Thursday 17 March 2005. The report on the bust is submitted. The federal inspector admits the servers targeted by the court order could not be identified, the police haven't been able to find the cited copyrighted materials, and they've not been able to find data on net traffic indicating any illegal downloads.
Jon Karlung now begins his own investigation of what happened and why and comes to some startling conclusions. He then makes all the evidence - log files et al - public. 'We haven't added or removed anything to make Bahnhof look good', he says.
Rouge Salaried by Pontén
Karlung's investigation shows that for more than two years there was an informer planted inside the Bahnhof organisation salaried by Pontén to chart the contents of a specific file server, Karlung writes in a press communiqué.
This server was run by a network technician who'd previously been employed by a smaller ISP and one year earlier been hired on by Bahnhof. The technician moved the server into Bahnhof's premises so he could take advantage of the greater bandwidth.
The informer is called 'Rouge' in the Bahnhof report; the network technician is called 'Person 1'. 'Rouge' is later identified as one Peter Bergström who went on to have significant contact with the FBI in the preparations for the bust of TPB.
All the Games and Movies of 2004
'In other words Pontén has known about this server the whole time - but he chose to do nothing about it. Instead he hired Rouge to fill the server with copyrighted materials he (Pontén) supplied to Rouge. This can be seen in the log files we are now making public.'
The Bahnhof investigation found 68,111 unique file upload operations carried out by Rouge on behalf of Henrik Pontén. The great majority of all movies and games released in Sweden in 2004 were uploaded to the servers.
'This has been done by a person salaried by Henrik Pontén and the Antipiracy Bureau in an attempt to accuse others of illegal pirate activities', Karlung wrote.
Henrik Pontén has continually refused to comment on the affair - to the collected Swedish IT media sources and even IT media giant IDG.
And So It Happens Again
Karlung filed a complaint against Pontén. The Swedish media came out against Pontén. But nothing happened. Such is the power of Hollywood money - even in the Swedish judicial system.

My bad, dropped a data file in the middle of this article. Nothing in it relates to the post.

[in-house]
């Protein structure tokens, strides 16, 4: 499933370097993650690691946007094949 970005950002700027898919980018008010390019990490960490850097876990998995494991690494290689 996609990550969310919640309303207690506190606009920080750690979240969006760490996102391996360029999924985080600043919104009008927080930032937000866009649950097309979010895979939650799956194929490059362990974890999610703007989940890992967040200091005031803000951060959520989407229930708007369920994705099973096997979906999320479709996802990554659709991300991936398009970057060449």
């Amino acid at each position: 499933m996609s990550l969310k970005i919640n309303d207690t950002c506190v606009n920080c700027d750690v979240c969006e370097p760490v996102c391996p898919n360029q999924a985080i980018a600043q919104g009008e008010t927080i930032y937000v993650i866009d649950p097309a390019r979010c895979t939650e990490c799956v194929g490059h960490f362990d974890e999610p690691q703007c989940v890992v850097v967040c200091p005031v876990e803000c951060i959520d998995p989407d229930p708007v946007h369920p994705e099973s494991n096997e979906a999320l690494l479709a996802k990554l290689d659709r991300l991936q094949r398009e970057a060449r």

A year later it starts all over again: Håkan Roswall who earlier went on the record to say TPB could not be accused of illegal activity finds himself under considerable pressure to make a case where there's none. Not a person to ever give much thought to ethics, Roswall, increasingly aware his own career is on the line, decides to take every computer he finds at PRQ - and not only the ones his warrant entitles him to.
Owners of these other computers protest - but the protests end up on the desk of Håkan Roswall who in the effective capacity of a virtual dictator just ignores them. Several years down the line these people still haven't had their equipment returned.
They too filed police complaints - but in this case the complaints ended up on the desk of one Jim Keyser who summarily dismissed them.
Jim 'Söze' Keyser was slated to be Roswall's star witness until it was discovered he'd been on the payroll of Warner Bros - at which time he just 'sort of disappeared' if you believe Roswall. When questioned by the court about this Roswall would only say he had no idea where Keyser was, that he'd sent him an 'email' but got no reply.
A shrug of the shoulders for the disappearance of a star witness. That's what they want people to believe.
Keyser worked from Warner for only for a few weeks but still and all Warner paid him $100,000 for his 'services'.
Sent: Thursday, March 10, 2005 9:29
To: Tilbury, Chad; Seymour, Dan; Winter, Craig
Subject: Swedish pirates busted!
After 2 years of infiltrations our work finally paid of [sic] today with a successful raid on Sweden's oldest and largest ISP named Bahnhof.
Bahnhof has been a source for top level piracy for several years and hosting some of the biggest and fastest servers in Europe.
From: Mac Greevy, Dara
Sent: Friday, March 11, 2005 10:08 AM
To: Sunderland, Jane
Cc: Malcolm, John; Garfield, Dean; Tilbury, Chad
Subject: RE: EREC-05-007: Sweden: Authorities seize major pirate servers at Stockholm ISP
'The Swede' was central to this operation. He even shared coffee at one stage with the operators of the servers at the ISP's premises (ironically located in the same building as the Swedish program)!